I stand here in the world without you in it anymore, still reeling from America having put Donald Trump in the White House. When I heard that you’d died on the 7th not the 10th, I couldn’t help smiling at your impeccable comic timing. Thank you for your last joke.
I could just write:
I thank you.
It would, in essence, be saying everything. And yet, I do want to add my little voice to the prayers of thanks. A little square in the patchwork or a thread in the weave. So many voices saying thank you.
I received many messages when the world heard you’d died. I found out that way, waking up to the pinging of text messages from beloved friends. Many precious people told me I was their first thought on hearing the news that you had gone.
I am more touched by this, than I can say. The truth is, you can’t really see me without seeing how you live in my bones and blood. I first found your work when I was incarcerated in a psychiatric hospital, aged thirteen. I can’t remember how or why, I had in my possession a small plastic record player and three LP’s. Songs Of Leonard Cohen, Songs Of Love & Hate, and Melanie’s, Candles In The Rain.
They were desperate times. I was preoccupied with suicidal thoughts, but could not carry them through. Something was holding me in the world and I couldn’t bear to be so held. I was angry, frightened and more horrifyingly alone than I had any vocabulary for. You had the words that pierced my soul. I didn’t need to understand all the narrative threads and themes, which I didn’t, but I found an echo of the places I was utterly broken, inside your poetry and inside your voice. You became the thread of some prayer, holding me in this world.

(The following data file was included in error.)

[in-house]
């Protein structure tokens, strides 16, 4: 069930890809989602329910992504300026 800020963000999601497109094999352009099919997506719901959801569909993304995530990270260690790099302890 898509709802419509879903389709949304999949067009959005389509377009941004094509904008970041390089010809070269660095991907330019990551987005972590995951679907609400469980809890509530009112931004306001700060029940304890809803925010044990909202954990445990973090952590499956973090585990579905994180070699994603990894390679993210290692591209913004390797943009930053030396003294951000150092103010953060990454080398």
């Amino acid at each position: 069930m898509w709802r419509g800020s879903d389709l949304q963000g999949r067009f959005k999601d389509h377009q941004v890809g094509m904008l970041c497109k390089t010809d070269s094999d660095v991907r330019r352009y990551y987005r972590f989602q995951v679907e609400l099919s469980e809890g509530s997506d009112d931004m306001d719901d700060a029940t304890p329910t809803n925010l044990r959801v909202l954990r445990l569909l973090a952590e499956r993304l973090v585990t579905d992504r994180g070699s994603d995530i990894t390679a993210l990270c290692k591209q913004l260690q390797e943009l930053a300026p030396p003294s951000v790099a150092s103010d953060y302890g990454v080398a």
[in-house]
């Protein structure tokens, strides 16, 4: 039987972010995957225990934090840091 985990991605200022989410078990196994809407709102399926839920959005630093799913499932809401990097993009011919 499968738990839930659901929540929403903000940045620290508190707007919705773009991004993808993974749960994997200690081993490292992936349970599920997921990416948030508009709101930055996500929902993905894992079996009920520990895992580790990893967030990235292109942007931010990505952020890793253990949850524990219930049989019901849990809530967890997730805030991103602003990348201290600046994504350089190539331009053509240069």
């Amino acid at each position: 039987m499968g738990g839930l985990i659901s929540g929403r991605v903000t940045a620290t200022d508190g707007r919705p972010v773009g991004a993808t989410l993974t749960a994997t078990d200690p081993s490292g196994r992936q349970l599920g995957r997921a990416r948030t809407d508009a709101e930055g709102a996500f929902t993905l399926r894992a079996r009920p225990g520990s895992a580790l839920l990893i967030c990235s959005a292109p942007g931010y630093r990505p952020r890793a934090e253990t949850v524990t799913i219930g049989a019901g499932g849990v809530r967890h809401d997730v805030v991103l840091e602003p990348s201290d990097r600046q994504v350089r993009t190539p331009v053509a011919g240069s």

It hasn’t been a breeze. I’ve wasted a lot time fighting with depression, from the complete denial of having any such thing, to the final battles of defense against the truth of having the baseline kind. Surely, I could have some super ups to counter the weight of down?
About the same time as you were reporting your depression was gently slipping out of you, I was finally, after all else had failed, learning to welcome mine. I was discovering the taproot of my own tenderness and you, as ever, were helping me. I have loved you for your exquisite writing, for the particulars of your dear voice, for your grace and humanity, not to mention your wicked sense of humor. But, maybe above all else, I have loved you for your tenderness to the human condition and your compassion for our small endeavors. It is through your body of work that I have come to understand, I am both broken and I am whole.
I know you needed to come back out on the road for financial reasons, but the fact you kept circling the world, long after your bank balance was restored, was something else. That last, grand tour, in several chapters over some years: well, I hope it was as good for you as it was for us. What a privilege of heart, to have been at a handful of those shows. I saw you in London, Brighton, Madrid, Florence and Ghent. I heard you say, more than once: ‘Friends, I don’t know when we’ll meet again… but tonight we’re going to give you everything we’ve got.’
Oh my, how you did. And how much gratitude flowed between the audiences and the stage? And, up on the stage too, as you kneeled before your musicians and bowed and bowed again. We were all thanking each other, from the ravaged and beautiful heartland of intimacy. You sure could make an intimate thing happen in a jam-packed auditorium.